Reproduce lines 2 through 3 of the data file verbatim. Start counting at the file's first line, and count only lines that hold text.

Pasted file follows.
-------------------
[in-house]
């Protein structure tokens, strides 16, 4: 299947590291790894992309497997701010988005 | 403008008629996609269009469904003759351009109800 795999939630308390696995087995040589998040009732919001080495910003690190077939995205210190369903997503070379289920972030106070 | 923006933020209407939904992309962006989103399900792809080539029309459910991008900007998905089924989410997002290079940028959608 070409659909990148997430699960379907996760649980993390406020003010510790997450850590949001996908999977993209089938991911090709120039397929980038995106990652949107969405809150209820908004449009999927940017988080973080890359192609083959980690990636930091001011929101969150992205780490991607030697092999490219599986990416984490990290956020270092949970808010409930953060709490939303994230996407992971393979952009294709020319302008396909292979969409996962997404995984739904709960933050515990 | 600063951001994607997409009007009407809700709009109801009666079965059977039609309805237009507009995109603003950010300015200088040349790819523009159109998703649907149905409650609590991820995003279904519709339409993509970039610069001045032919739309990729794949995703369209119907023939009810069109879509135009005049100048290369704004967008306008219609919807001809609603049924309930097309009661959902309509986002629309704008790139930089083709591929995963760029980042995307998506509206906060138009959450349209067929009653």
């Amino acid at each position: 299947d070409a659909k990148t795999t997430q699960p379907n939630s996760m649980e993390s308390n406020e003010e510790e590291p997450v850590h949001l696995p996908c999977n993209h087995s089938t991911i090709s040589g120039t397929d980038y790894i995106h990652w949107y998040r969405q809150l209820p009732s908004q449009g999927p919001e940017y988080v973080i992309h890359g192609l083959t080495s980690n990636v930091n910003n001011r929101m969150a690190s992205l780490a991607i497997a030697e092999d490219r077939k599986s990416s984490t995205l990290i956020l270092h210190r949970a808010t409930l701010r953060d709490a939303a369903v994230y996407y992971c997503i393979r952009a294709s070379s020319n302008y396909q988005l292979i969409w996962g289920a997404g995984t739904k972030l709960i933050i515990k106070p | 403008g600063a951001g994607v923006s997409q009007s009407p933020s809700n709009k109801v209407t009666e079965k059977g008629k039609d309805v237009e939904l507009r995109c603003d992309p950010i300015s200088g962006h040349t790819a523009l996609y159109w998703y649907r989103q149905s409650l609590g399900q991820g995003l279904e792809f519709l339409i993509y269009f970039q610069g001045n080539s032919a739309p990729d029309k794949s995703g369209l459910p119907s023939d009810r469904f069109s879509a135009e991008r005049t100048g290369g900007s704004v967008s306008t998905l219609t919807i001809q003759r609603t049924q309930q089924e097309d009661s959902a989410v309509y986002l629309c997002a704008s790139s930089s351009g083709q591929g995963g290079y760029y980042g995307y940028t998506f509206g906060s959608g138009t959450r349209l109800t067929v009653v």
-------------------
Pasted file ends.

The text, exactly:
């Protein structure tokens, strides 16, 4: 299947590291790894992309497997701010988005 | 403008008629996609269009469904003759351009109800 795999939630308390696995087995040589998040009732919001080495910003690190077939995205210190369903997503070379289920972030106070 | 923006933020209407939904992309962006989103399900792809080539029309459910991008900007998905089924989410997002290079940028959608 070409659909990148997430699960379907996760649980993390406020003010510790997450850590949001996908999977993209089938991911090709120039397929980038995106990652949107969405809150209820908004449009999927940017988080973080890359192609083959980690990636930091001011929101969150992205780490991607030697092999490219599986990416984490990290956020270092949970808010409930953060709490939303994230996407992971393979952009294709020319302008396909292979969409996962997404995984739904709960933050515990 | 600063951001994607997409009007009407809700709009109801009666079965059977039609309805237009507009995109603003950010300015200088040349790819523009159109998703649907149905409650609590991820995003279904519709339409993509970039610069001045032919739309990729794949995703369209119907023939009810069109879509135009005049100048290369704004967008306008219609919807001809609603049924309930097309009661959902309509986002629309704008790139930089083709591929995963760029980042995307998506509206906060138009959450349209067929009653």
């Amino acid at each position: 299947d070409a659909k990148t795999t997430q699960p379907n939630s996760m649980e993390s308390n406020e003010e510790e590291p997450v850590h949001l696995p996908c999977n993209h087995s089938t991911i090709s040589g120039t397929d980038y790894i995106h990652w949107y998040r969405q809150l209820p009732s908004q449009g999927p919001e940017y988080v973080i992309h890359g192609l083959t080495s980690n990636v930091n910003n001011r929101m969150a690190s992205l780490a991607i497997a030697e092999d490219r077939k599986s990416s984490t995205l990290i956020l270092h210190r949970a808010t409930l701010r953060d709490a939303a369903v994230y996407y992971c997503i393979r952009a294709s070379s020319n302008y396909q988005l292979i969409w996962g289920a997404g995984t739904k972030l709960i933050i515990k106070p | 403008g600063a951001g994607v923006s997409q009007s009407p933020s809700n709009k109801v209407t009666e079965k059977g008629k039609d309805v237009e939904l507009r995109c603003d992309p950010i300015s200088g962006h040349t790819a523009l996609y159109w998703y649907r989103q149905s409650l609590g399900q991820g995003l279904e792809f519709l339409i993509y269009f970039q610069g001045n080539s032919a739309p990729d029309k794949s995703g369209l459910p119907s023939d009810r469904f069109s879509a135009e991008r005049t100048g290369g900007s704004v967008s306008t998905l219609t919807i001809q003759r609603t049924q309930q089924e097309d009661s959902a989410v309509y986002l629309c997002a704008s790139s930089s351009g083709q591929g995963g290079y760029y980042g995307y940028t998506f509206g906060s959608g138009t959450r349209l109800t067929v009653v």